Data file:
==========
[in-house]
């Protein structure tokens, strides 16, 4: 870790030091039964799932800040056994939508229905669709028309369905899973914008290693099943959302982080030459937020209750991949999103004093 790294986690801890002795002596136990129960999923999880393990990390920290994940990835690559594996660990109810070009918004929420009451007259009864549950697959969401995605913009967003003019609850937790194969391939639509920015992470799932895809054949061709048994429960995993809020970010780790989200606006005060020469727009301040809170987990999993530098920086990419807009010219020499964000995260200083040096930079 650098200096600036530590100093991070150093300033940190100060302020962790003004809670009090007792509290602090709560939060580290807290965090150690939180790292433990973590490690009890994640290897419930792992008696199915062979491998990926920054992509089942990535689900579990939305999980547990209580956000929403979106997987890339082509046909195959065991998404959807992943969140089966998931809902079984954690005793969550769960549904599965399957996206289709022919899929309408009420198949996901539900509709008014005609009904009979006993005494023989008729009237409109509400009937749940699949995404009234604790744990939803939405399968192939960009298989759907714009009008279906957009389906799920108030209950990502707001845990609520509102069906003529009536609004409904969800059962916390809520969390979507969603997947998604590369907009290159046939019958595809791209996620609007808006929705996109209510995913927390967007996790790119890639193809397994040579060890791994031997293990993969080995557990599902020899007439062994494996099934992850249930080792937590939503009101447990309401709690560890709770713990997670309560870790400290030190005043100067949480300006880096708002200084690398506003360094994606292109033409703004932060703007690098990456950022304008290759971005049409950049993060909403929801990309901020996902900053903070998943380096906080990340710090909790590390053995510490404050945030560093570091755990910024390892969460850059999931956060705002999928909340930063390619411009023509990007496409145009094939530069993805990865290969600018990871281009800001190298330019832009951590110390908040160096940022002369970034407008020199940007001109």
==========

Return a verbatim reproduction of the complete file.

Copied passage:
[in-house]
């Protein structure tokens, strides 16, 4: 870790030091039964799932800040056994939508229905669709028309369905899973914008290693099943959302982080030459937020209750991949999103004093 790294986690801890002795002596136990129960999923999880393990990390920290994940990835690559594996660990109810070009918004929420009451007259009864549950697959969401995605913009967003003019609850937790194969391939639509920015992470799932895809054949061709048994429960995993809020970010780790989200606006005060020469727009301040809170987990999993530098920086990419807009010219020499964000995260200083040096930079 650098200096600036530590100093991070150093300033940190100060302020962790003004809670009090007792509290602090709560939060580290807290965090150690939180790292433990973590490690009890994640290897419930792992008696199915062979491998990926920054992509089942990535689900579990939305999980547990209580956000929403979106997987890339082509046909195959065991998404959807992943969140089966998931809902079984954690005793969550769960549904599965399957996206289709022919899929309408009420198949996901539900509709008014005609009904009979006993005494023989008729009237409109509400009937749940699949995404009234604790744990939803939405399968192939960009298989759907714009009008279906957009389906799920108030209950990502707001845990609520509102069906003529009536609004409904969800059962916390809520969390979507969603997947998604590369907009290159046939019958595809791209996620609007808006929705996109209510995913927390967007996790790119890639193809397994040579060890791994031997293990993969080995557990599902020899007439062994494996099934992850249930080792937590939503009101447990309401709690560890709770713990997670309560870790400290030190005043100067949480300006880096708002200084690398506003360094994606292109033409703004932060703007690098990456950022304008290759971005049409950049993060909403929801990309901020996902900053903070998943380096906080990340710090909790590390053995510490404050945030560093570091755990910024390892969460850059999931956060705002999928909340930063390619411009023509990007496409145009094939530069993805990865290969600018990871281009800001190298330019832009951590110390908040160096940022002369970034407008020199940007001109």